There will likely be a standard quartz resonator of some sort on the motherboard which will feed the CPU a reference frequency. Inside the CPU, there is a device called a Phase Locked Loop (PLL) which is used to lock the output of a voltage controlled oscillator (VCO) into a well-defined relationship with the reference clock. The output of the VCO will drive the clock distribution network on the chip.
A quartz resonator is built from a small piece of quartz with electrodes deposited onto it along with an amplifier. The crystal is cut to vibrate at a very specific frequency. An applied voltage across the crystal causes it to deform via the piezoelectric effect. Only signals at the correct frequency to make the crystal resonate will be passed through, making the crysal act like a very narrow bandpass filter. The amplifier serves to amplify these oscillations to keep the crystal vibrating, as well as driving the signal out of the resonator.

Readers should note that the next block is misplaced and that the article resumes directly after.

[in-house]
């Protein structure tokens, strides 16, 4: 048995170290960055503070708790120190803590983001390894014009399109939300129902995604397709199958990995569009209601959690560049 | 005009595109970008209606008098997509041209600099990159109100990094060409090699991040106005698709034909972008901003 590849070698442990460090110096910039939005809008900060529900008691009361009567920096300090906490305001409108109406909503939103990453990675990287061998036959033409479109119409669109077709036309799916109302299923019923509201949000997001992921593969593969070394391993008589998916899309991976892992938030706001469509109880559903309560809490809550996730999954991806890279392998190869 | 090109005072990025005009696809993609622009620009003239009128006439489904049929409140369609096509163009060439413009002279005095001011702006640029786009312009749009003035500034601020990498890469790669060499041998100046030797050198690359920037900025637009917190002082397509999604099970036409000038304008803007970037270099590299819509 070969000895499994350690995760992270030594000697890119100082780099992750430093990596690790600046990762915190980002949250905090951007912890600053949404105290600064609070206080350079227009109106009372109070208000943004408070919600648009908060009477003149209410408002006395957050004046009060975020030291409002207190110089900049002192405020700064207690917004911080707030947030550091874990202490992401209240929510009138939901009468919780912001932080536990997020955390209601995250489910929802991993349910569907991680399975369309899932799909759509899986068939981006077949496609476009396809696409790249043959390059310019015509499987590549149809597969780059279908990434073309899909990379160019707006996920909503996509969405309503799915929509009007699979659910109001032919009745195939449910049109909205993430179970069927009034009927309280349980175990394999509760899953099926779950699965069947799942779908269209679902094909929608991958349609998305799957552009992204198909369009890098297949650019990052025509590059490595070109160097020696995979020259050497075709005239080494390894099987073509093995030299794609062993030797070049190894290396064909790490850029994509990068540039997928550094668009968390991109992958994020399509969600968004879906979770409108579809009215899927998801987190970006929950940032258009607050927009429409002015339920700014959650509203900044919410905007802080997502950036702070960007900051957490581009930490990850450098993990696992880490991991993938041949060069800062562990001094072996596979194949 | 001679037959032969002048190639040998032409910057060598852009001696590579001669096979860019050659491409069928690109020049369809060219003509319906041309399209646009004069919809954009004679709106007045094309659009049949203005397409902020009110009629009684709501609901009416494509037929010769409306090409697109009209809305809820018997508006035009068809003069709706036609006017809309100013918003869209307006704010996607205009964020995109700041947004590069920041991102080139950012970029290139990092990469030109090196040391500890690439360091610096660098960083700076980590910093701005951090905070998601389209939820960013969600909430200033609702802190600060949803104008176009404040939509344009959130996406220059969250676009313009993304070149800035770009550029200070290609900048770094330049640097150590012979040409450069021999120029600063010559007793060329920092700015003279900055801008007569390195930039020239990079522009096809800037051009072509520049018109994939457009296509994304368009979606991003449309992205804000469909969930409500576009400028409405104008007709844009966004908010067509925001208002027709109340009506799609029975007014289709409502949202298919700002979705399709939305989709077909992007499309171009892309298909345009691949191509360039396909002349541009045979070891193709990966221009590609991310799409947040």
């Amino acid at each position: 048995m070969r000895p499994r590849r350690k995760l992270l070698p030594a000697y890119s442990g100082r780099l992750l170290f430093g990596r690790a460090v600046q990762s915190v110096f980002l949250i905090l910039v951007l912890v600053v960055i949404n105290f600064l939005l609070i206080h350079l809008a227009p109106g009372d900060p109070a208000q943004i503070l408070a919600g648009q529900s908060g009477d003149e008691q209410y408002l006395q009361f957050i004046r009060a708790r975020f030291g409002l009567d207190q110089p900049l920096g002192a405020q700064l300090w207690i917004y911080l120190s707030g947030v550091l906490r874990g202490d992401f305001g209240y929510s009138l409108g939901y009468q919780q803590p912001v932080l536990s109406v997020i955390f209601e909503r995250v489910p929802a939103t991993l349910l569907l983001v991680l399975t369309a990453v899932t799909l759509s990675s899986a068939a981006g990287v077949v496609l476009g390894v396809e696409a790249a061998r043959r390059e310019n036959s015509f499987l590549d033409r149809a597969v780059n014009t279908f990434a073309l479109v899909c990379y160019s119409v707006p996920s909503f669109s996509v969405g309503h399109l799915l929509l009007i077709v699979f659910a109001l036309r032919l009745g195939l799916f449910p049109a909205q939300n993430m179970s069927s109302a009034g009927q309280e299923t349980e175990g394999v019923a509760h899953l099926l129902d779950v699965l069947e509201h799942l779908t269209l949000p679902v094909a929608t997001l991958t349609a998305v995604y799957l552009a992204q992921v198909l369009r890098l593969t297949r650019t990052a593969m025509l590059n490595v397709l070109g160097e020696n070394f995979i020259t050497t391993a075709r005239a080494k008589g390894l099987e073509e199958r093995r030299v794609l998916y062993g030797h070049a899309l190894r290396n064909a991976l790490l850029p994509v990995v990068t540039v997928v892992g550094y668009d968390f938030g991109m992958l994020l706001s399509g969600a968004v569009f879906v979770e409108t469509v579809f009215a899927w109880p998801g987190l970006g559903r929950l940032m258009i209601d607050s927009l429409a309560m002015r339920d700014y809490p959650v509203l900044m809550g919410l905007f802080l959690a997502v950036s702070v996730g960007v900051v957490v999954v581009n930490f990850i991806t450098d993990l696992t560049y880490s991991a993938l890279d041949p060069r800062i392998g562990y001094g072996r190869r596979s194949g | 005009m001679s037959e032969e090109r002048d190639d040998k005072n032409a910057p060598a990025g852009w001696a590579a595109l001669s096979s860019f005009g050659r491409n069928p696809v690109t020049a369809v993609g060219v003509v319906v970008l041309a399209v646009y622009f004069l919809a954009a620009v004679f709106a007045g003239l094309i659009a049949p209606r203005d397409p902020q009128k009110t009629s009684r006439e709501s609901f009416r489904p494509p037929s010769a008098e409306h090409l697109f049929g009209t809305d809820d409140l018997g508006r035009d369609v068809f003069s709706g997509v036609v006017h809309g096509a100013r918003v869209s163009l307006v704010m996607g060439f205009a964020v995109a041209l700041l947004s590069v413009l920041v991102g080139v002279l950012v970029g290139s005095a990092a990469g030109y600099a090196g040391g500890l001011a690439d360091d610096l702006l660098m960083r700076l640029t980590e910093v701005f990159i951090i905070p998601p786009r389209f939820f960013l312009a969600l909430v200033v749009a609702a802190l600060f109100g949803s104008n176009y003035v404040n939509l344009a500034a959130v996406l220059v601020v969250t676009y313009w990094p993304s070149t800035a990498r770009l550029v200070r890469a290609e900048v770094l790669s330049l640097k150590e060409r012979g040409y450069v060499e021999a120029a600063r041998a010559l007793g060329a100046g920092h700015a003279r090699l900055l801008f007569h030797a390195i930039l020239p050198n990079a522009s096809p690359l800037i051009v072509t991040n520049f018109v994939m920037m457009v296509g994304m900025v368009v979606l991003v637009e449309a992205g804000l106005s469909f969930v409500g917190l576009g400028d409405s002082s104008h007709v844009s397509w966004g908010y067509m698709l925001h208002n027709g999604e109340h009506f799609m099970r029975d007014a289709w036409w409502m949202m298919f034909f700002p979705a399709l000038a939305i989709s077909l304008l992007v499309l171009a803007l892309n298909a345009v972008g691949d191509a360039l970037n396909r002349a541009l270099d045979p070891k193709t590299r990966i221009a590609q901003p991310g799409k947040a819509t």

The VCO is simply a circuit that is designed to oscillate so that the frequency can be adjusted with an analog control voltage. There are many ways to build a VCO depending on the process and frequency range. One simple method is to simply vary the power supply voltage on a ring oscillator. This will change the propagation delay of the inverters used to construct it, changing the frequency of oscillation. Other methods involve utilizing the voltage variable capacitance of one or more varactor diodes.